I decided to check out Ender’s Game with my husband after he expressed an interest in watching it. Ender’s Game follows the plight of a talented youth who shows potential for military leadership. Ender is selected for specialized training that would prepare him for an upcoming space battle. The character of Ender is shown enduring great tests to sharpen his readiness alongside other adolescents who are also highly gifted. Harrison Ford plays one of the military leaders who spearheads a great portion of the training. Ender’s Game is great for those who like science fiction films with a metaphorical slant.
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By The Movie Guy HALL OF FAMETOP 10 REVIEWER on Feb. 24 2015
Format: DVD
In the future Earth is nearly destroyed by an alien race of bug like creatures, but we were saved by a great hero that wasn't Casper Van Dien but Gandhi (Ben Kinsley). Children play video games to see who will become the next war leader. The overly robotic Ender Wiggen (Asa Butterfield) is on the fast track to become that leader, trained by Han Solo (Harrison Ford).

The film is magnificent in its graphics. The characters are fairly dry as in too many science fiction films which are theme driven. Written in 1985 the film looks at the "First Strike" debate. Should you attack your enemy first if you believe you are about to be attacked? This was debated in the 1980's and during the 1930's. It became policy in Iraq and is still debated today, the reason why Hollywood chose to make this film now. The film also touches on population control and structural society for the common good.

The multiple adult themes have been dummy downed for the young target audience who are surely more enthralled by the computer games than any under lying meaning. If "Ender's Game" reminds you of other modern films it is because they copied from it, or the book upon it was based. In that regard this feature is similar to "John Carter." a film that was not as popular as those it inspired.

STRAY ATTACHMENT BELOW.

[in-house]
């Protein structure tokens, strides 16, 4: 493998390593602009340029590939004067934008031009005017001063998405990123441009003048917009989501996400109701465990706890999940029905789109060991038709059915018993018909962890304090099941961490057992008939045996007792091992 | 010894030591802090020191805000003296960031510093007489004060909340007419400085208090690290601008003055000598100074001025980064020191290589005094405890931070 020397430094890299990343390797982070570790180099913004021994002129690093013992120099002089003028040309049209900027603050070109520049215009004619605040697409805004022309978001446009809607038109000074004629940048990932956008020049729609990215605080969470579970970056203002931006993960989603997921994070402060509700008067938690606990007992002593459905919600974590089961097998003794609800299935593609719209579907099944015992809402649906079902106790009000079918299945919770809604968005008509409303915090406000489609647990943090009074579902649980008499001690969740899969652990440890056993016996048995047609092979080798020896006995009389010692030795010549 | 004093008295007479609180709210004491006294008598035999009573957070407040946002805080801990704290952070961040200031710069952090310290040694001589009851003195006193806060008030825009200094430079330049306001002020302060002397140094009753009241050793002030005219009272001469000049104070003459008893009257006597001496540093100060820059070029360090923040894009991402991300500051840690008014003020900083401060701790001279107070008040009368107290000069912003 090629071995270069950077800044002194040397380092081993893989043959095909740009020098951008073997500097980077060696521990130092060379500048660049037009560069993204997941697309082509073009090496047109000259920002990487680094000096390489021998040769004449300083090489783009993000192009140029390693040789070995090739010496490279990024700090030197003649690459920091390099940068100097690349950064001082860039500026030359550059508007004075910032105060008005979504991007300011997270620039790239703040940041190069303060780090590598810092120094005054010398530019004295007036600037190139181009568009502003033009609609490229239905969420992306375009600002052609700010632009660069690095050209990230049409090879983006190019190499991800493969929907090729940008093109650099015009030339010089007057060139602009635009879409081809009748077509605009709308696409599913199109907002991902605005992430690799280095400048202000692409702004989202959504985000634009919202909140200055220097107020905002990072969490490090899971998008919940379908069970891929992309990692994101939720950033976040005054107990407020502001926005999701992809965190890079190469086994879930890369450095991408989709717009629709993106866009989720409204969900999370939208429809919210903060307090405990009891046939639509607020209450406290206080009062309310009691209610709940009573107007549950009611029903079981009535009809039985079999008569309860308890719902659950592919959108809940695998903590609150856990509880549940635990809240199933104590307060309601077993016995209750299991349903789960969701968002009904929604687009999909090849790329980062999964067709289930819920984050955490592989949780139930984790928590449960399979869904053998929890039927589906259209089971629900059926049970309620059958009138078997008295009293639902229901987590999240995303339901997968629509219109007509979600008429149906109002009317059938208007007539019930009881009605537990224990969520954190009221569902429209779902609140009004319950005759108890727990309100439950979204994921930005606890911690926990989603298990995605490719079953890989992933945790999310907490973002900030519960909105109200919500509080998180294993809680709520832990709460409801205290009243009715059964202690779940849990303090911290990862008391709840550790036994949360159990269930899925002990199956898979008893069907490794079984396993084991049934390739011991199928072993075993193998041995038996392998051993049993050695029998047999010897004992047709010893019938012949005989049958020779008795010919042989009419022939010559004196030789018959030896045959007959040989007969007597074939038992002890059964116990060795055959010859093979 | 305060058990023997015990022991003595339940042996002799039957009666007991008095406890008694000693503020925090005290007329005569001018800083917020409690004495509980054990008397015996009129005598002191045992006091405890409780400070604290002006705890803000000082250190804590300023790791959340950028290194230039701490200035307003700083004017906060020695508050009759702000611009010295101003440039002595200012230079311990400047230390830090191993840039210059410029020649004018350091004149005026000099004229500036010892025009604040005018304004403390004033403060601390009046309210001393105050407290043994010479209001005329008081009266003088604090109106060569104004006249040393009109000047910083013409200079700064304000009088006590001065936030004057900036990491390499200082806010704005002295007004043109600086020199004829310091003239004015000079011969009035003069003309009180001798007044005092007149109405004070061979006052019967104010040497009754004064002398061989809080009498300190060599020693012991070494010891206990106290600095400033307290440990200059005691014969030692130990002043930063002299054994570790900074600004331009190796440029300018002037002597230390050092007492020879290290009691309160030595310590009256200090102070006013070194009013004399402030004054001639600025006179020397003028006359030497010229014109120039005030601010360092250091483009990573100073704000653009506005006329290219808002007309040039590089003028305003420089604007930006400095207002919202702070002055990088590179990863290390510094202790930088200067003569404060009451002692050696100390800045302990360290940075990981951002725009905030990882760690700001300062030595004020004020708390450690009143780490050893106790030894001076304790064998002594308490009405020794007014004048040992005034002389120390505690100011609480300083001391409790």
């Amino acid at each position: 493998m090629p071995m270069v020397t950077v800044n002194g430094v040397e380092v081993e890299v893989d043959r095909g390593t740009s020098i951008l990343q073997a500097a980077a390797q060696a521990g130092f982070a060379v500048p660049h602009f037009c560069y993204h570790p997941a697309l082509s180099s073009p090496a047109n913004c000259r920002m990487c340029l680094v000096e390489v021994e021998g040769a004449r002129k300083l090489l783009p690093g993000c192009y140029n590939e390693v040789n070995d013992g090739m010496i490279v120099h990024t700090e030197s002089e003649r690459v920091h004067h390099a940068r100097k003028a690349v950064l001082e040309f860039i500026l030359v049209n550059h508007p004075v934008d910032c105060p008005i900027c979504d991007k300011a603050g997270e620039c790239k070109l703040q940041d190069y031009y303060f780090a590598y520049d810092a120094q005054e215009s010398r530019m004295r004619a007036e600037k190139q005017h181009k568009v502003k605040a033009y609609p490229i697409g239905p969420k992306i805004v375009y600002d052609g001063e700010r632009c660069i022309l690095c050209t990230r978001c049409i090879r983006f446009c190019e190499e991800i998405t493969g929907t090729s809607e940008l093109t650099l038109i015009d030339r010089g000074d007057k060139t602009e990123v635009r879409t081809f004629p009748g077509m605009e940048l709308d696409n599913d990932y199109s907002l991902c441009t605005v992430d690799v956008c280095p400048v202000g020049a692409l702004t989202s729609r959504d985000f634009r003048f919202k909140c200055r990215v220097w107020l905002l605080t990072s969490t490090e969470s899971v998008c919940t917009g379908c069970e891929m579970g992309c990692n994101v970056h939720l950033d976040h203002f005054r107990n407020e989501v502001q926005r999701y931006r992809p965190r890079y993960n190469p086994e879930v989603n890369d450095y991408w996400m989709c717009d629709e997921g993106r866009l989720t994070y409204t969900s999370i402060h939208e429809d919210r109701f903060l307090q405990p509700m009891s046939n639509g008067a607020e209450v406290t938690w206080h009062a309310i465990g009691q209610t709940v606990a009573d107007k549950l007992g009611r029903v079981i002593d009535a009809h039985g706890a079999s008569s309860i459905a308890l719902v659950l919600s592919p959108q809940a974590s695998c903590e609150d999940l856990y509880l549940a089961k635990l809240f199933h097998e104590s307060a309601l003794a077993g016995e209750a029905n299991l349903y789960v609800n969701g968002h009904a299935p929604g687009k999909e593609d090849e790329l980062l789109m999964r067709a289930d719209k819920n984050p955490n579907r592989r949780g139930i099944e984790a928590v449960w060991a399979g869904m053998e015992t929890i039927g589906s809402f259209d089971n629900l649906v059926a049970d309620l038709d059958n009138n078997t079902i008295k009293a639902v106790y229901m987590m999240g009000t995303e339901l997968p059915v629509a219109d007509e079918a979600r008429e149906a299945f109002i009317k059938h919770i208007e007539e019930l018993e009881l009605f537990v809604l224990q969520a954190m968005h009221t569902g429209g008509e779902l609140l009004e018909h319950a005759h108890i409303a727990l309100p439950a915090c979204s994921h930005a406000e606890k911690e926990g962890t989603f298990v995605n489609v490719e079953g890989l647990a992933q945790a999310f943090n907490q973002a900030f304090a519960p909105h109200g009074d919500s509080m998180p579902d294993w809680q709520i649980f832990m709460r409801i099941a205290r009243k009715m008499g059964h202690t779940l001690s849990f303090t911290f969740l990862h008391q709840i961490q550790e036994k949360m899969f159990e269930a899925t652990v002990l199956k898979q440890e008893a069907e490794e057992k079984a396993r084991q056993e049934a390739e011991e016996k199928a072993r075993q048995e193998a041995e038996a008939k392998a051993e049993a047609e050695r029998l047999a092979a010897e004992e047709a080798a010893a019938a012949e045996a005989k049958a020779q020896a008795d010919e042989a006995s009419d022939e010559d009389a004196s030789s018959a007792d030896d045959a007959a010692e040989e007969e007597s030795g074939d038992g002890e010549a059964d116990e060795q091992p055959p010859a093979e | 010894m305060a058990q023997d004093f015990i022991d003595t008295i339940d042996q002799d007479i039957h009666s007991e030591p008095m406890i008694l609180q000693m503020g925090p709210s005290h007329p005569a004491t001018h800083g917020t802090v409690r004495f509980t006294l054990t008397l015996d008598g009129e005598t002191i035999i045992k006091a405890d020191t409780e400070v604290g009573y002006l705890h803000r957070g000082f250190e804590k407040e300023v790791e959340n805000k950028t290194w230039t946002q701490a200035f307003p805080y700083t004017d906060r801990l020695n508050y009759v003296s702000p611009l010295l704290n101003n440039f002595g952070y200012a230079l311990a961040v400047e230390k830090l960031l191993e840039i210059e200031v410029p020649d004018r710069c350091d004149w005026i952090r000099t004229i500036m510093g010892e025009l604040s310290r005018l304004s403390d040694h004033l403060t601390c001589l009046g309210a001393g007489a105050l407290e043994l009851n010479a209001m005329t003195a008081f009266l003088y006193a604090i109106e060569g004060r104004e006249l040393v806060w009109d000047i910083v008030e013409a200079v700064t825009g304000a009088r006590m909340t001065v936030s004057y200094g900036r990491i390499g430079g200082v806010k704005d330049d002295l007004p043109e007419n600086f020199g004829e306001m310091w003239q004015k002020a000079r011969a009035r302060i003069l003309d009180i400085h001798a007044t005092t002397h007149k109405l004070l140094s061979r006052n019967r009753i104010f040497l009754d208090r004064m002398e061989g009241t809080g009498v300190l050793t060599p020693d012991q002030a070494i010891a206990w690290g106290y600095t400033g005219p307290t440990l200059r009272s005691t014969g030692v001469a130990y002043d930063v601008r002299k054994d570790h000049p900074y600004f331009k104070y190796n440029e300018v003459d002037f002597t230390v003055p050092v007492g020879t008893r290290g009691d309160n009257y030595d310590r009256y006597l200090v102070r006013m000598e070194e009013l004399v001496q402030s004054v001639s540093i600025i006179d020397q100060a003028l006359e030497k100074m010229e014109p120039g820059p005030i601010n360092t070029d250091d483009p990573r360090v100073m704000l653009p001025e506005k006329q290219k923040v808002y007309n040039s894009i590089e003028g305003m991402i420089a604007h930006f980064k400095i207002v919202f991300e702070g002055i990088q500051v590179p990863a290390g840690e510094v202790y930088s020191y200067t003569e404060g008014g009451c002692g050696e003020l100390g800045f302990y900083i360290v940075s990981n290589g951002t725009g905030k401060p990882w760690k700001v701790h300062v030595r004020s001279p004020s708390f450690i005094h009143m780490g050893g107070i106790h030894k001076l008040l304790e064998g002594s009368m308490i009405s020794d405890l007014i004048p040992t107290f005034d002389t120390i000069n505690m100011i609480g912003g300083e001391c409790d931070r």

Worth while viewing for the kids. Adults might find themselves at times bored during the formulaic plot.
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Format: Blu-ray
It may still become a miniseries. At least they need to make "Speaker for the Dead" ; then we can see a better balanced rendition of what Orson Scott Card is trying to say to us.

As with many movies there is not enough time to portray or even imply what the book tells us. Tee best we can hope for is a good reflection and not let the movie change the story for its own ends. This is one of those movies that tried in the time allotted to give you not only the feel but to put in as many details as possible.

The choice of actors did a pretty good match to the characters. The graphics did not overwhelm the story. The background music did not washout the dialog. Unfortunately the version I watched did not have a voice over commentary to add to the experience. We view the story as a third party and never really get into anyone's mind.

To many readers it will never be justified. To people that have not read the book it may be obscure. But at least they did not try to make a different story out of it. I am trying to restrain myself from comparing this film to classic sci-fi stories. To the movie's credit they did not dwell on the technology. The story here is about people and societies that just happen to take place in the future.

Basic story is that it looks like we have been attacked a nearly annihilated. Our only recourse is to do unto others before they do it unto us. We do not know their intentions but take no chances. In the military we are always taught that no two wars are the same; we can train but must be flexible and initiative. The primes here are that children are more flexible and amendable to new environments.

We are left with a moral question. This question will be better developed in the next book and hopefully the next film.